We tend to think of emperors, pharaohs , sultans, railroad barons, as having extreme wealth and power compared to the people they lived among.

In reality there is currently the most extreme wealth inequality there has ever been in human history.

Eighty-five people control the same amount of wealth as half the world's population.

That is 85 people compared with 3.5 billion.

Imagine 85 people. They could all fit in one large room. You know more than 85 people by first name.

Now imagine half of all humans in the entire world.

See, I wasn't exaggerating when I said my analogy wasn't actually that far off from reality.

Those 85 people each have (on average) over 41

Almost half of the world’s wealth is now owned by just one percent of the population - $110 trillion.

Those 85 people each have (on average) over 41

*million*times as much as each of half of the human population has (on average).Almost half of the world’s wealth is now owned by just one percent of the population - $110 trillion.

Most people know that there is wealth inequality. But few people realize the extent:

But even this graphic is extremely misleading - the smallest division it shows is 1% of the population. Within the 1%, if you subdivide it even further to 0

**.**1% or 0

**.**01%, that set of subgroups is just as unequal as the 1% is to everyone else:

See that pink square about 3 or 4 squares down from the top on the right? There is more or less your successful 1%er.

See how much closer it is to the rest of the 99% than it is to the top square?

The lower 1% is made up of doctors, lawyers, CEOs, frugal computer programers, small business people, and others who actually earn their wealth through direct productivity.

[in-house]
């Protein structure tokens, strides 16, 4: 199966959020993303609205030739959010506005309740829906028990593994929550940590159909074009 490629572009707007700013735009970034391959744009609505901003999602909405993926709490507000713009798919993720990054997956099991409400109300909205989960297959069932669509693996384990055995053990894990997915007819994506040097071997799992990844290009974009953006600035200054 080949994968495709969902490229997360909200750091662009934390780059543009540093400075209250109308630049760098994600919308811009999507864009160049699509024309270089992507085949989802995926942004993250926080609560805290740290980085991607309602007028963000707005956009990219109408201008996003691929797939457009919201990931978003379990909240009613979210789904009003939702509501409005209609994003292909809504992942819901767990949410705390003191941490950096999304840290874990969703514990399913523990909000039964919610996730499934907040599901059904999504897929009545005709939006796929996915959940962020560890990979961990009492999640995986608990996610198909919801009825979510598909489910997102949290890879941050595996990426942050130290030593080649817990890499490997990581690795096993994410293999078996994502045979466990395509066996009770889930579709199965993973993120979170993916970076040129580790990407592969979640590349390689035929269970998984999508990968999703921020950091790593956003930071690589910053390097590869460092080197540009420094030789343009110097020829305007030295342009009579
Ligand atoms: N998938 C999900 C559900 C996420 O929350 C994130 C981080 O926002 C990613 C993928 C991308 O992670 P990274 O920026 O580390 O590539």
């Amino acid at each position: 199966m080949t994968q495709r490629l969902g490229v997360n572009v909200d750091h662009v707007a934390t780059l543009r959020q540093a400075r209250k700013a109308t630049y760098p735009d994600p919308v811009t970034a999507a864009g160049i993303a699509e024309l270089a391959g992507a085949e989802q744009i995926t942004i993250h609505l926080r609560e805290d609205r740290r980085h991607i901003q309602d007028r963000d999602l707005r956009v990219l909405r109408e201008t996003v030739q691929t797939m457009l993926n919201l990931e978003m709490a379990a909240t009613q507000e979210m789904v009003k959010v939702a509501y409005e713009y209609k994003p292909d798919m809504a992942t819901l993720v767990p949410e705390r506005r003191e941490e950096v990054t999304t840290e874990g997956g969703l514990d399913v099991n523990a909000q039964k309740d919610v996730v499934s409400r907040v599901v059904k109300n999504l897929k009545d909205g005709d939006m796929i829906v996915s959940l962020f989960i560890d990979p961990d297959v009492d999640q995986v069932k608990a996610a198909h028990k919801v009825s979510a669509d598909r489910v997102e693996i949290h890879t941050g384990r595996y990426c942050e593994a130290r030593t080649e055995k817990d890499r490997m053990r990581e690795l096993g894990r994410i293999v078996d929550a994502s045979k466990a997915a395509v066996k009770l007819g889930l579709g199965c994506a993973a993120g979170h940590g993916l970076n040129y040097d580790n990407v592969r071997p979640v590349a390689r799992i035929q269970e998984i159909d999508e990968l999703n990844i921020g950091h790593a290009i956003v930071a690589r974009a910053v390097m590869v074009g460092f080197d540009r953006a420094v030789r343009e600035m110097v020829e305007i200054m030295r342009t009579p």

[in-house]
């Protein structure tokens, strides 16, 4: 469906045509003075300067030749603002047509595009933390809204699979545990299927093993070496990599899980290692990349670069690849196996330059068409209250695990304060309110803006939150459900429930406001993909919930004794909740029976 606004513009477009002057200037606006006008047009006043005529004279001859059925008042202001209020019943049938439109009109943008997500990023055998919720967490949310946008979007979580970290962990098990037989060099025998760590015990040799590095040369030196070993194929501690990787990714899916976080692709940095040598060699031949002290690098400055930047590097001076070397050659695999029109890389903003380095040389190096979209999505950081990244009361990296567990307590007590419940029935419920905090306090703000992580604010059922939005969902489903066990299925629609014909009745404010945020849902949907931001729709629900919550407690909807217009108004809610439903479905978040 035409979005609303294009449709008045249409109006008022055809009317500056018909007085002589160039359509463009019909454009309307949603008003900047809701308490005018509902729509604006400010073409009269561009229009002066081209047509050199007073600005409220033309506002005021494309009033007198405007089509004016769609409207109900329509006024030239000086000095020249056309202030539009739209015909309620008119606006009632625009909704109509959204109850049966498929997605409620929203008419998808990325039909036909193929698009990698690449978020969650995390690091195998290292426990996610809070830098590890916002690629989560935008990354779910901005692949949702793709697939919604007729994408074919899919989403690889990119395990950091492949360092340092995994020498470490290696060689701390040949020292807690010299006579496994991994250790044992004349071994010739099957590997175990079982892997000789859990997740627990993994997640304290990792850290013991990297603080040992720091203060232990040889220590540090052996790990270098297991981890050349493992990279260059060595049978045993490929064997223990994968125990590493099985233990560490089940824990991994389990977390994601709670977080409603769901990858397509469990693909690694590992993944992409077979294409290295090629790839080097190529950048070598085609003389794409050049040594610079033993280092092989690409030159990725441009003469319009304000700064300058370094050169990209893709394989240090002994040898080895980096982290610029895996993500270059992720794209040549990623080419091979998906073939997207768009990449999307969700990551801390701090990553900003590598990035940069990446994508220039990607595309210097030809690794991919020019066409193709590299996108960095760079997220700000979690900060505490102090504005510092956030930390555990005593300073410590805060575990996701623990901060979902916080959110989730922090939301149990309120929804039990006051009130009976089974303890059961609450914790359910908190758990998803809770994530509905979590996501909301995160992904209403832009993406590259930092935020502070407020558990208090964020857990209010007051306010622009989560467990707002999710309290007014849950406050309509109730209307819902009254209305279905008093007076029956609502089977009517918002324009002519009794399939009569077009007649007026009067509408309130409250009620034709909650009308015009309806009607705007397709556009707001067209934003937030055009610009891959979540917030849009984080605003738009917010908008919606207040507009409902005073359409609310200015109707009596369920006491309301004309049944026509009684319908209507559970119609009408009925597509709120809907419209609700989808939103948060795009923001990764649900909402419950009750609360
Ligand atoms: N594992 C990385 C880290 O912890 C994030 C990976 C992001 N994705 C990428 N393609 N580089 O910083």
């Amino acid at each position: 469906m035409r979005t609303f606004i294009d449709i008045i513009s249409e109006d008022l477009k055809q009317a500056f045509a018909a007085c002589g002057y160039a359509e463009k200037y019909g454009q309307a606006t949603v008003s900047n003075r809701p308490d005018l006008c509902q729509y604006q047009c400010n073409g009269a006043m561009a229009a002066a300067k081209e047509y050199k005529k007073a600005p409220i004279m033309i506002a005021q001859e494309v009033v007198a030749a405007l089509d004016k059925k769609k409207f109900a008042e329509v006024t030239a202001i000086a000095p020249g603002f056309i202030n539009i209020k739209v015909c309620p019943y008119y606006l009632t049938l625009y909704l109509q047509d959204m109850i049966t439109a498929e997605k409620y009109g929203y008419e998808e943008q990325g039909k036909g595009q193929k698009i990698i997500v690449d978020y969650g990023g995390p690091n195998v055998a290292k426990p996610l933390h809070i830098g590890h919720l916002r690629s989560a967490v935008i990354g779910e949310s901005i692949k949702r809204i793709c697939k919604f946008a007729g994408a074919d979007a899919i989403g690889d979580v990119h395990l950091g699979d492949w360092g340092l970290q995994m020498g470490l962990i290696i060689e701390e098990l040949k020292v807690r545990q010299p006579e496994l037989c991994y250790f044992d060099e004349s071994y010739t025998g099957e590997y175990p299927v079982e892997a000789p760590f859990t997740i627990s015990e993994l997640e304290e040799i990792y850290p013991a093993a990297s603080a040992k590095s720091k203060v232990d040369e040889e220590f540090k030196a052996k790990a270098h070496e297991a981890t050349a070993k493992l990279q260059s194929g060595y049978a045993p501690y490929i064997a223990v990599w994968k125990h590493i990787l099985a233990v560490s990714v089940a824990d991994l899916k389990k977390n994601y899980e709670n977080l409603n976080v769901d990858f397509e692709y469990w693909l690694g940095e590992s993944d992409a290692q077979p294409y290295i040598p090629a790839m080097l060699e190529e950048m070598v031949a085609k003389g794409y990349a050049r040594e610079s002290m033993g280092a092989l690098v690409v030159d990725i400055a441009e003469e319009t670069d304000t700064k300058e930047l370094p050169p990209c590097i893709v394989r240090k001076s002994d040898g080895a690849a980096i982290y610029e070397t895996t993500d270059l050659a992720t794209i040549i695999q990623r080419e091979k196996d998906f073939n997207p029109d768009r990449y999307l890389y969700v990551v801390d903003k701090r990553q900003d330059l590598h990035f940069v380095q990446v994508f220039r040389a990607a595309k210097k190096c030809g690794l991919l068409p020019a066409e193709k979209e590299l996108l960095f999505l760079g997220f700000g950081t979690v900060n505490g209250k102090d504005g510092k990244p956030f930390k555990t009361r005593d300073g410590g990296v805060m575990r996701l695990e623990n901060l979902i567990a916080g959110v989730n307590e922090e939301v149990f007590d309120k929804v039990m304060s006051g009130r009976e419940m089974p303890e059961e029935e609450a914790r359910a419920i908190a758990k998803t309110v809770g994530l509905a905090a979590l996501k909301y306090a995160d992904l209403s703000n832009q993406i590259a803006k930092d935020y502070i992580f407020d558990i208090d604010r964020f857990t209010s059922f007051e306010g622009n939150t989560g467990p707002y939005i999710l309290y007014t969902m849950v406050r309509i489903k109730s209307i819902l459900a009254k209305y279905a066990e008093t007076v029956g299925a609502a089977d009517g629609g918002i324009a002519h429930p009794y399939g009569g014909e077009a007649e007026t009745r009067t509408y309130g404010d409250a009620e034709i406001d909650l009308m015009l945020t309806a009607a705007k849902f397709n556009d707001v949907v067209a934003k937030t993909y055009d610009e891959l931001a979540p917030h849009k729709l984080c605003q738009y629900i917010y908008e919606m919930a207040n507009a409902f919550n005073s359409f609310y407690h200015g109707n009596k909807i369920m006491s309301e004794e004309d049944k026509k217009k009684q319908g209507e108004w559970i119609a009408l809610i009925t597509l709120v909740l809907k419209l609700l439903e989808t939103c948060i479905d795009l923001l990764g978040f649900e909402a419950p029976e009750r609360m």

They actually have a closer amount of wealth to the poorest 50% than they do to the handful of billionaires in the top 0.01%

These graphs are all only showing the distribution in the US.

Granted, the US has some of the most extreme inequality in the developed world, and the country as a whole has disproportionate wealth for its population size compared to most of the world. But these same graphs would be far more extreme if they included the entire human population.

Now go back to my thought experiment near the beginning of this page. There is a finite amount of material resources at any one time. If one person - or 31 thousand (the top 0.01% of America) - holds the majority of everything, then everyone else has to divide up whatever is left. This means that the the concentration of wealth directly impacts poverty. You can not ever eliminate poverty while leaving such massive wealth concentration in tact.

Go back to my analogy from a previous page - some people's snowballs have gotten so large that they pick up ALL of the snow as they pass, so that there is basically nothing left for anyone else.